Award-winning novelist Laura Wood took inspiration from Richmond’s Georgian Theatre Royal for the setting of her latest book for young adults, A Snowfall of Silver.
The coming of age romance is set in the 1930s and tells the story of 18-year-old Freya Trevelyan who runs away from her home in Cornwall to follow her dream of becoming an actress.
She finds work with a touring theatrical company and their journey takes her to a small Yorkshire theatre where much of the key action takes place.
Writing the novel during lockdown, author and academic Laura Wood researched Richmond’s historic Georgian Theatre Royal to bring her fictional theatre to life and readers can clearly identify the building in the book’s pages, from the description of the “pale, mint green” boxes that line the auditorium to the “intricate woodland scenery” and “snug and cosy” dressing rooms.
The author wrote: “The complete impression is one of delicious folly, as though the whole theatre has been constructed on a whim, like an oversized dolls’ house for grown-ups to play in.”
The winner of the Montegrappa Scholastic Prize for New Children’s Writing said about the theatre: “I knew that I wanted to write about theatres outside of London and as soon as I came across pictures of the Georgian Theatre Royal it was love at first sight.
“The theatre looks like something out of a fairytale, and with its rich history and beautiful design it became the perfect inspiration for my own Theatre Royale.”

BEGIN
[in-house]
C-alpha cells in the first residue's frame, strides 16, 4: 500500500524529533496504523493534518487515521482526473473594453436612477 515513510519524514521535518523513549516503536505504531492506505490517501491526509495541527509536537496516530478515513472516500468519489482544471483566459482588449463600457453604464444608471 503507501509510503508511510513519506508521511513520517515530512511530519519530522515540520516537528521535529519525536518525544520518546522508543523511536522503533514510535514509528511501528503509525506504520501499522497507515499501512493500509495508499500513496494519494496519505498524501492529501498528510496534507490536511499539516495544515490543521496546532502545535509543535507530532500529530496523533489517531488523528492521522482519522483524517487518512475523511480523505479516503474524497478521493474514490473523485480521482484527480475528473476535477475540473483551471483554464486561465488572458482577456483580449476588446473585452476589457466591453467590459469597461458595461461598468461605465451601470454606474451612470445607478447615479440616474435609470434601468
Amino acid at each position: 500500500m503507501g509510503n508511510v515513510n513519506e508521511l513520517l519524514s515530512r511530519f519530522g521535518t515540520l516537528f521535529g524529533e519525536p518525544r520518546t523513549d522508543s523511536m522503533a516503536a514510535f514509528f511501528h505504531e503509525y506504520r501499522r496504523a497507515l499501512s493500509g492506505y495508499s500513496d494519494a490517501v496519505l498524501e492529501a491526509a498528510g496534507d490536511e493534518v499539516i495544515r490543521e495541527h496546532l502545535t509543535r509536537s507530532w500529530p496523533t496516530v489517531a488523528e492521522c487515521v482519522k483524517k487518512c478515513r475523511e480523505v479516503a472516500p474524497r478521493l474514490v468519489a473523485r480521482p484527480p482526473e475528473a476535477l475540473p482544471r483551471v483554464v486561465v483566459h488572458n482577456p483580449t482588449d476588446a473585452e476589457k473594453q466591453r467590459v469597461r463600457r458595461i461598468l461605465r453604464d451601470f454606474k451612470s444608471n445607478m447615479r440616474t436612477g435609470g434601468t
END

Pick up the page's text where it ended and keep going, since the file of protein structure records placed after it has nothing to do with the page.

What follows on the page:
Theatre bosses say the novel’s plot mirrors the Georgian Theatre’s own fascinating history.
The central characters are marooned at the theatre due to a snowstorm and have to sleep in the dressing rooms in the same way that the Georgian actors lived when they were travelling between the eight venues that made up a northern circuit of theatres built by actor manager Samuel Butler in the late 18th century.
As well as Richmond, one of Samuel Butler’s other theatres was in Whitby and it is no coincidence that the book’s fictional theatre location of Runleigh is clearly based on the famous Yorkshire coastal town.
The modern day is also accurately alluded to. At first, the actors don’t know why the national tour includes the tiny theatre, which has so far centred on larger city venues, but it becomes apparent that the play’s famous director has a soft spot for “this magical place” even though it is “very out of the way”.
The book says: “I can’t get over that place … it’s so special. No wonder Mr Cantwell wanted to come.” (Chapter 20)
This holds true today – as well as at other times in its history – with The Georgian Theatre Royal hosting many internationally and nationally famous companies and stars who routinely play in much bigger venues.
A Snowfall of Silver was published on October 1 by Scholastic Children’s Books and is widely available at booksellers and online.
Readers can see the delights of the Theatre for themselves by taking a backstage guided tour.
These currently run Monday to Saturday and take place on the hour from 10am until 4pm. Tickets cost £5 for adults and £2 for children. No booking is required.
For further information, please contact 01748 825252 or visit www.georgiantheatreroyal.co.uk